For the last 30 years I’ve asked my audiences (mostly prospective franchisees) the same question: “What’s wrong with franchising?” And through the years thousands of people have told me that the Franchise Fee is too expensive. Today I’m starting a series of arguments about the Franchise Fee. From time to time I’ll update this topic. Look for other argument series about other topics in this blog.
Typical Franchise Fees
Franchise fees typically range from $10,000 (rarely less) to $50,000 (sometimes more) and they are paid in a lump sum to the franchisor at the time of signing the franchise agreement. Prospective franchises often complain that the fee is too expensive. From the get go I’ll agree: Some franchise companies charge inflated franchise fees and you should avoid them. But most of the franchisors I’ve assisted through the years — especially the most credible franchisors — require very reasonable franchise fees. In fact, many franchisors should increase their fees, but they’re afraid to because they would exceed the typical range.
Before you come to any conclusions about the amount of the franchise fee, I encourage you to consider several points of view, as well as the facts surrounding franchise fees. And rather than tell you everything that’s important to know about franchise fees in one article, I’m going to share my ideas one at a time. Over a period of time I’ll write a dozen, maybe more, “arguments” about the franchise fee and after you’ve read them you may see things the way I do.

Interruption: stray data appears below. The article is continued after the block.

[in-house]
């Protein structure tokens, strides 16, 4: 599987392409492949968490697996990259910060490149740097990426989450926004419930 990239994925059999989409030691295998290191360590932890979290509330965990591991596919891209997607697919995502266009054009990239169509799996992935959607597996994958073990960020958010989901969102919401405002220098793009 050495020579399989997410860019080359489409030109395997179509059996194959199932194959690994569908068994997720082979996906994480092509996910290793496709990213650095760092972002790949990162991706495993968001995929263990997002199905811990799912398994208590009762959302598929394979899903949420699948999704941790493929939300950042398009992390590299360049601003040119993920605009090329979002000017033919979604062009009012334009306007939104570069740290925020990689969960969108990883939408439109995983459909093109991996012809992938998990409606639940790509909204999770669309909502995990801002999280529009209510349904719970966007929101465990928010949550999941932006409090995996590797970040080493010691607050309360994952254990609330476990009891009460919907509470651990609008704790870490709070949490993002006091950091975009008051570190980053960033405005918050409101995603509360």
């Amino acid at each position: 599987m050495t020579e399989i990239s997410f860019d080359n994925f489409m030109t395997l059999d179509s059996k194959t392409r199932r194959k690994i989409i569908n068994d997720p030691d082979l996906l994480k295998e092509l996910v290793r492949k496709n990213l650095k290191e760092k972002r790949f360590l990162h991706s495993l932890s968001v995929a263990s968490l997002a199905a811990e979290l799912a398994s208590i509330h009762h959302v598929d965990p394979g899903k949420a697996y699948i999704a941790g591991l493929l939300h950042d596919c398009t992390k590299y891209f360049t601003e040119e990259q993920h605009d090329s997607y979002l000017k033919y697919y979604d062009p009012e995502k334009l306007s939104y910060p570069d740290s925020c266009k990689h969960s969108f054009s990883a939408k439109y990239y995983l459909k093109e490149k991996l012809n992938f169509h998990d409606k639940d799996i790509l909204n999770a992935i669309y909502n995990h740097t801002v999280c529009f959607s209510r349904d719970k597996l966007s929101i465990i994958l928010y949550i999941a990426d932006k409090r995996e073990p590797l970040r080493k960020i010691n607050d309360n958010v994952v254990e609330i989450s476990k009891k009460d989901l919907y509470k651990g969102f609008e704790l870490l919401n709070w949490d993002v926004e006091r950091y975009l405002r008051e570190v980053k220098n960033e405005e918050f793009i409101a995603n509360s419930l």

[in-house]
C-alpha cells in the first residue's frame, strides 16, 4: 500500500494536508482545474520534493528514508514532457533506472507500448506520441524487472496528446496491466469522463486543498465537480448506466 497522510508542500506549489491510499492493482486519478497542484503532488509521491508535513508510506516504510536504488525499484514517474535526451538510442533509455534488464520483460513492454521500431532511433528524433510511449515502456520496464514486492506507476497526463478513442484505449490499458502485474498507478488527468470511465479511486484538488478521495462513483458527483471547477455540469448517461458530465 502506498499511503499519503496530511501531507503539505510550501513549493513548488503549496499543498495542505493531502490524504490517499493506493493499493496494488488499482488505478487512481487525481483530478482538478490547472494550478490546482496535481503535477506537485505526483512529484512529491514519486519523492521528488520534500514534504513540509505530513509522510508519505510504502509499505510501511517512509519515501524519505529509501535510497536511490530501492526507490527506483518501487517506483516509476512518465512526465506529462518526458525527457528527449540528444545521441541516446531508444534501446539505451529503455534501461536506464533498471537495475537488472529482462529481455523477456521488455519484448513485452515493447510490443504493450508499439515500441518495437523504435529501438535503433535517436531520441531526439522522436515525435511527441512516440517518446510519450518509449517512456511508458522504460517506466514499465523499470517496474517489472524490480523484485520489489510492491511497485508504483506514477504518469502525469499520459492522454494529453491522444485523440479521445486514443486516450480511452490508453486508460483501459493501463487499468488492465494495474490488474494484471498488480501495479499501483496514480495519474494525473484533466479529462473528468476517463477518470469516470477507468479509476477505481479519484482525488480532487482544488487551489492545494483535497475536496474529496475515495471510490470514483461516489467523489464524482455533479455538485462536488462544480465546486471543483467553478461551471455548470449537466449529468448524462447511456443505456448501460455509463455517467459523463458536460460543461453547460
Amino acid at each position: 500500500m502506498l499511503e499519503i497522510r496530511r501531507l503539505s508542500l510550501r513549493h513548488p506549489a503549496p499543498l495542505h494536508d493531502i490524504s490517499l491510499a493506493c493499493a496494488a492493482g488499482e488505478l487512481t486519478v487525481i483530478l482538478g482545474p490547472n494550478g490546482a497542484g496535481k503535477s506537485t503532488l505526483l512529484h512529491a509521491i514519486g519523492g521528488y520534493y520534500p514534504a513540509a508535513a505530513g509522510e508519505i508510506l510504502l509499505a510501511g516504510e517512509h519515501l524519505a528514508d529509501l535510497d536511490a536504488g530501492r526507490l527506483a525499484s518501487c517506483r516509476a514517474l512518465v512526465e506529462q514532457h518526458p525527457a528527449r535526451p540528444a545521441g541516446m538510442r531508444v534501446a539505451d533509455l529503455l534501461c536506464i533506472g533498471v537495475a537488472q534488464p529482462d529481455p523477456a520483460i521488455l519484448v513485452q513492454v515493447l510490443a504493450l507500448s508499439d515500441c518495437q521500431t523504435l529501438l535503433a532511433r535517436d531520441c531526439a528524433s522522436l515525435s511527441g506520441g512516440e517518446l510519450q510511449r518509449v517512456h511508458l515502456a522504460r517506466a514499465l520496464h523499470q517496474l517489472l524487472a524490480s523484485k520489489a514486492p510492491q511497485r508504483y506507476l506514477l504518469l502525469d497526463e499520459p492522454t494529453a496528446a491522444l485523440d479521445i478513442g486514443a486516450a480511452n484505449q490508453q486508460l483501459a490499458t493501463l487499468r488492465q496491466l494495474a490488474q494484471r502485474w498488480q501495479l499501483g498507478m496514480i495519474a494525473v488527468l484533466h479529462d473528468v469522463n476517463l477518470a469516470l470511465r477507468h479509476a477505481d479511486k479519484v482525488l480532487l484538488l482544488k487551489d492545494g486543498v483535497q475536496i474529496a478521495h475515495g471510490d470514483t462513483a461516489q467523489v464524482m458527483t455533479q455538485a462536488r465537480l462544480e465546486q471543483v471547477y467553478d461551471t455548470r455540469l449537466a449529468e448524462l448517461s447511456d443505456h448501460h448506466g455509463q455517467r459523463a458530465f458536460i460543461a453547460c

No Franchises Sold Here!
By the way, it’s never my intention to get you to agree with me so that you will buy a franchise. Whether you buy a franchise or not matters not to me — at least not financially. I don’t sell franchises. That separates me from most of the people who write franchise blogs. Of course, it would matter to me if you bought a franchise and you were not a good fit for franchising, or if you passed on buying a franchise because you didn’t understand something relative to franchising. I’m an educator first and foremost, and I do not get paid for convincing people to buy franchises. I get paid for speaking, training, coaching, and writing books (sometimes articles) that provide honest, credible and objective information about franchising so that my audiences can make informed and wise decisions.
So when a prospective franchisee says the franchise fee is too much money, I want to know: Compared to what?
Sometimes the prospect will say, “Compared to what it would cost me to start the same kind of business on my own.” Fair enough. In fact, many franchisors started their original business for less than they now charge for the franchise fee. One of my books includes stories about numerous franchisors (i.e. Two Men & A Truck, Little Caesar’s Pizza, Jani King, etc.) that started their businesses for less than $10,000.
Keep Comparisons Fair
But franchisors are not selling a “similar” kind of business. Franchisors are selling a specific brand identity, with a brand promise (that may or may not be valuable), plus training and support, and an operating plan for developing a successful business. Yes, you could start a pizza or cookie or plumbing business, etc. for a small amount of money — probably less than $10,000 even today — but it won’t be part of a franchise network and it won’t come with the intellectual property already explored, tested and certified.
Don’t confuse starting a business from scratch from buying a franchise business that comes with bells and whistles. To get your own bells and whistles you’ll need to do a lot of huffing and puffing, and possibly spend several hundred thousands of dollars (or more) as you test your ideas and figure out how to make your business prosper. Maybe it makes sense to pay a fee to learn from someone else’s huffing and puffing. It’s an expensive proposition to develop your own concept. On the other hand, you might develop the next McDonald’s!